As flattering as the prospect may seem, David DeCastro knows ESPN isn't coming out to Stanford's pro day just to broadcast him running offensive-line drills. He knows the score. He knows most of the attention will be trained on quarterback Andrew Luck.

But don't be surprised if the burly offensive guard gets more face time than any other Stanford player. Besides doing his individual workouts, he'll also be making a temporary move to center to snap for Luck.

You can watch the Cardinal's pro day at 11 a.m. Pacific/2 p.m. Eastern on ESPN3. Besides Luck and DeCastro, offensive tackle Jonathan Martin and tight end Coby Fleener will also be featured. Luck, DeCastro and Fleener are expected to be the first players taken at their positions, and Martin is projected anywhere between the second and fourth offensive tackle on the board.

"It's pretty crazy, because we couldn't even get a game televised a couple of years ago," DeCastro said. "That pretty much sums it up. Now they are televising our pro day. Crazy. The program has come a long way. If we can get it televised every year, that would be great."

A lot of eyes will be on Luck, who didn't throw at last month's NFL combine. He's expected to be the No. 1 pick of the Indianapolis Colts in next month's NFL draft. Yesterday, Baylor's Robert Griffin III held his pro day in Waco, Texas. While some think there is a chance the Colts could roll the dice with Griffin, he's widely regarded as No. 2 quarterback behind Luck.

[+] EnlargeStanford's Andrew Luck and David DeCastro
Christian Petersen/Getty ImagesAll eyes will be on Andrew Luck, left, during Stanford's pro day, which means David DeCastro, right, will get plenty of looks too.
Here's an interesting take from ESPN's Mel Kiper Insider on quarterbacks not throwing at the combine.
Last year, as you recall, Cam Newton's pro day was quite a big deal, because the top quarterbacks no longer throw at the combine, instead waiting for a more familiar setting, with targets they are used to working with. I don't mind that process. If you're considered this good, why not take advantage of the comfort level you've earned as you go through the process. These guys get nit-picked more than ever, so it's hard to blame them for taking control of something as significant as many consider these pro days.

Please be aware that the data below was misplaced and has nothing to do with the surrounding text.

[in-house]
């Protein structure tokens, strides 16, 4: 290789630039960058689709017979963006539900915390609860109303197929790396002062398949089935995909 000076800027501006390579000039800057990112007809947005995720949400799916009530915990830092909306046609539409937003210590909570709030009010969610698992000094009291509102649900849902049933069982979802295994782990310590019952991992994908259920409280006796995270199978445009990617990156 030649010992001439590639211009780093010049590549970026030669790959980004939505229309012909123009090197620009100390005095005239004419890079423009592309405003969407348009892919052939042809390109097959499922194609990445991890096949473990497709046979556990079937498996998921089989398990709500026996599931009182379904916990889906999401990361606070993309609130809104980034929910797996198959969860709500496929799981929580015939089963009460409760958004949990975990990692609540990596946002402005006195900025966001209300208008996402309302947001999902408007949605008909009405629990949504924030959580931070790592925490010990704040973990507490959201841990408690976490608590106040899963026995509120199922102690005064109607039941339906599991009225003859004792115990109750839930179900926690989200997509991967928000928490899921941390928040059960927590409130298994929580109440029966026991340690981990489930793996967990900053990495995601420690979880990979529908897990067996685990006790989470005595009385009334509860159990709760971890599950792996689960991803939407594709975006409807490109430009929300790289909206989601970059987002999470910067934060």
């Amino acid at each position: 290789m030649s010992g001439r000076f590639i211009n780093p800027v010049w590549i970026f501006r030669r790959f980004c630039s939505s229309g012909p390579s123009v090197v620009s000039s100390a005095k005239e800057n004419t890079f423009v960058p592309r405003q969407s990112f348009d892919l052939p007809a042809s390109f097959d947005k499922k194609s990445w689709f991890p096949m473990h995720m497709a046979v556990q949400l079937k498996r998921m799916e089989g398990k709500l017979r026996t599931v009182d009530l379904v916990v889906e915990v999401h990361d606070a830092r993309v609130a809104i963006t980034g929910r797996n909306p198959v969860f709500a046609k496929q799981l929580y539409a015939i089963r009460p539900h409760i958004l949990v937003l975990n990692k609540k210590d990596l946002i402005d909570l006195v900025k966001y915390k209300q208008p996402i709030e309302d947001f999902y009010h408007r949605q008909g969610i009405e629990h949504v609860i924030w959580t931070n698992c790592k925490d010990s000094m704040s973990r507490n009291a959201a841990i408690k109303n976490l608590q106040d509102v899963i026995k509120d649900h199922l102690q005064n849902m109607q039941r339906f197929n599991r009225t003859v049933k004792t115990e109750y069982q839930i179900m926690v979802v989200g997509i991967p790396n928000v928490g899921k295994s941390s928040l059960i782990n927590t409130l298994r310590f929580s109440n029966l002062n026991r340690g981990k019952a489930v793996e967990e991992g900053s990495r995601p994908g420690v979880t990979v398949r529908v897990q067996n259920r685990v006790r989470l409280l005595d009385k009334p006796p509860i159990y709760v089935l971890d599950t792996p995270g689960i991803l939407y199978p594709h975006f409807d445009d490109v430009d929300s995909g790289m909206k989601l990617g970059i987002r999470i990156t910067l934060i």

But today isn't going to be all about Luck. It's the payoff for many of the players who helped grow the program.

"That's got to be one of the things I'm most proud of in my time at Stanford is helping turn the program around from a 1-11 season the year before I got there to two straight BCS games," Fleener said. "It's one of those things where it took a lot of work from the guys in the offseason and the coaches and the staff, and I'm happy to see Stanford football is on the right track.

"Hopefully this publicity is going to help the program, even in a small way. Anything we can do to help the program is great. We're all going to be Stanford fans for life."

Head coach David Shaw often praised this class of fourth- and fifth-year seniors for buying into the program he and former head coach Jim Harbaugh were pitching. He thinks the legacy they leave will help keep Stanford atop the national rankings for years to come.